THE German passenger rail sector saw passenger numbers drop by 60-70% during the spring and autumn lockdowns, but never to the low levels seen in some neighbouring countries.

The substantial drop in revenue for DB Long Distance was one reason the German government announced €6bn of additional coronavirus funding for German Rail (DB), adding to €20bn over a decade promised as part of the country’s Climate Package to promote modal shift to rail. Political debate about how and whether this money should be provided was still continuing in late 2020.

Open-access operators led by Flixtrain received no government funds. Flixtrain resumed some services in July 2020 but suspended operation again in November.

Passenger traffic rebounded in summer 2020 to around 70% of 2019 numbers during a short lull between waves of the virus - with both DB Long Distance and Flixtrain running full trains at peak times, suggesting that passengers will return - and in substantial numbers.

Most regional operators, which are paid per kilometre rather than relying on farebox revenue, continued to operate, albeit with reduced timetables and additional cleaning costs. The cost of financing such contracts was largely borne by local authorities which were granted some financial assistance by central government to cover lost fare revenue. Light rail and metro (U-Bahn) passenger numbers also fell, although less steeply than for mainline rail services. As almost all urban rail services are run by local-government-owned companies, this had a negative impact on state and regional government finances.

Thanks to decisions taken before the pandemic, the future for both long-distance and regional passenger rail looks bright. Substantial new capital funding of up to €86bn for the 2020-2029 period for the national network, in part to support the introduction of the Deutschland Takt regular-interval timetable, and a 10-year, €10bn funding arrangement to re-open closed lines is likely to see infrastructure investment grow substantially by the mid-2020s.

At least 10 new high speed or other new lines are now being planned with construction likely to be spread over the next two decades. As an initial step towards the planned half-hourly-interval services on key routes, DB introduced a 30-minute frequency between Berlin and Hamburg last month for the first time.

In October, the long-awaited new Berlin Brandenburg International Airport and its 15km of new mainline railway connections opened along with an extension of the Berlin S-Bahn to the airport. In early December, after a decade of construction, an extension of Line U5 under the historic centre of Berlin to the city’s main station also opened.

Construction of several new lines is progressing and they should open from 2022 onwards. Testing in 2021-22 will allow the first of these, the 250km/h Wendlingen - Ulm line, to open in late 2022. Work to complete the tunnels under Rastatt on the Karlsruhe - Basle main line, delayed by a tunnel collapse in 2017, will get underway fully.

New fleets

DB Long Distance ordered 30 Velaro multi-system 320km/h ICE3 EMUs from Siemens as part of its plans to expand its fleet for the more intensive regular-interval timetable. DB’s older ICE1 trains are now being refurbished for the second time. Also in 2021, DB will introduce its first 13-coach version of ICE4, 50 of which are on order, while operation of the first of 37 seven-coach ICE4s began in November.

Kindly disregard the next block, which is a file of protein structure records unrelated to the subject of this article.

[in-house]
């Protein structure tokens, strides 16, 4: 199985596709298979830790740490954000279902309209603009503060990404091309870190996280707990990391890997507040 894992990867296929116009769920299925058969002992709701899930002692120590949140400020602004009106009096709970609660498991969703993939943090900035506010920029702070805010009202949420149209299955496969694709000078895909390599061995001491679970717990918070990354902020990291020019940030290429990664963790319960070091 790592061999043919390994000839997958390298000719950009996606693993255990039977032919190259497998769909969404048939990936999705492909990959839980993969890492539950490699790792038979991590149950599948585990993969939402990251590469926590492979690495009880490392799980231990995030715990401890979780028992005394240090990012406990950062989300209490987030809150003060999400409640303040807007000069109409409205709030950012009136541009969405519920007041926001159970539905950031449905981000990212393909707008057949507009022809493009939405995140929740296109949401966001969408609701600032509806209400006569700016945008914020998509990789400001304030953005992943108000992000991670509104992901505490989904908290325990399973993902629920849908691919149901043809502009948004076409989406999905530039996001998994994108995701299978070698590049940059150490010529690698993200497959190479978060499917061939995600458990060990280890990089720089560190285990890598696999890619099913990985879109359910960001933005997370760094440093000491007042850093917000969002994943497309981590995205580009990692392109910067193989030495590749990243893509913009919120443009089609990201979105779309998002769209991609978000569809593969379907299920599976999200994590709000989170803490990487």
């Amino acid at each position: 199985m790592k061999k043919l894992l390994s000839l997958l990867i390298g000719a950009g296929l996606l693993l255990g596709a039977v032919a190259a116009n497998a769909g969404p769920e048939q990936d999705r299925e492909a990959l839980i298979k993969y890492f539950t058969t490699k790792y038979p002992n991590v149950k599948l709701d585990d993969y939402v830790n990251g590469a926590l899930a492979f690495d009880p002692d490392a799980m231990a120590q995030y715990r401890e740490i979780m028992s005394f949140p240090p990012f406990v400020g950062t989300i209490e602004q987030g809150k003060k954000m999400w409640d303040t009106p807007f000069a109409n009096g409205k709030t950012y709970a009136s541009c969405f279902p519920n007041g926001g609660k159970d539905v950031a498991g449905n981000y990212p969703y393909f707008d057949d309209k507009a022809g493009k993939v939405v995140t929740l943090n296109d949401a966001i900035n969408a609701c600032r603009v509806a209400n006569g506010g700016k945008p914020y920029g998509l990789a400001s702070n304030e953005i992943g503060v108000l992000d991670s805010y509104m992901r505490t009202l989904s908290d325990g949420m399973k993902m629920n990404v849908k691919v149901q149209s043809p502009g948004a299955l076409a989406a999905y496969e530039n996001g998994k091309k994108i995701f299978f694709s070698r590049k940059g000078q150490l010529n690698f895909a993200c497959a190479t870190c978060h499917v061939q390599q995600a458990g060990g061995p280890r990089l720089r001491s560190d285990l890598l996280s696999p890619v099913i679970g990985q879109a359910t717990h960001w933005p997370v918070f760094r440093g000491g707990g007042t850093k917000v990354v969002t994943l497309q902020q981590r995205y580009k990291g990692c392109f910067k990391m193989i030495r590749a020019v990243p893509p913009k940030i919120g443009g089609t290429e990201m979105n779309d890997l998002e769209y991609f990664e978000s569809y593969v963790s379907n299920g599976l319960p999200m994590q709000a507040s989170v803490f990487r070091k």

Flixtrain took delivery of the first of 135 modernised locomotive-hauled coaches in mid-2020 but by late 2020 had scaled back introduction following a second suspension of its services. Flixtrain has announced plans to operate up to seven inter-city routes in Germany and may introduce new routes in 2021.

Electrification of the Munich - Lindau line, completed in December 2020, enabled Swiss Federal Railways (SBB) to introduce Pendolino tilting EMUs to replace locomotive-hauled trains between Munich and Zürich. In December 2021, GoAhead will replace DB Regio operating regional services on the route using a fleet of Stadler Flirt EMUs. From December 2021 the line from Lindau to Ulm, via Friedrichshafen, will also be electrified.

DB Regio introduced the last of its Pesa class 633 DMUs in late 2020, taking over services in Bavaria from Netinera. Also in Bavaria, the small fleet of Skoda double-deck 189km/h push-pull trains for Nuremberg - Munich regional express services finally entered service in late 2020, four years later than planned.

Freight traffic was also impacted by the pandemic with some flows seriously affected causing big losses, especially for DB Cargo. Despite a European Union agreement to reduce or waive track access fees for freight traffic as an economic stimulus measure, DB Networks intends to increase charges in 2021.

Container traffic to and from China was substantial in the second part of 2020 after the temporary suspension of trains following the original coronavirus outbreak in China at the beginning of 2020. Whether New Silk Road rail volumes in Germany will remain as high in 2021 is unclear as Chinese subsidies for some types of traffic have been phased out and alternative routes including Baltic short sea shipping from Russian or Baltic state ports are becoming more popular, in part to avoid transhipment delays at the Belarus-Polish border.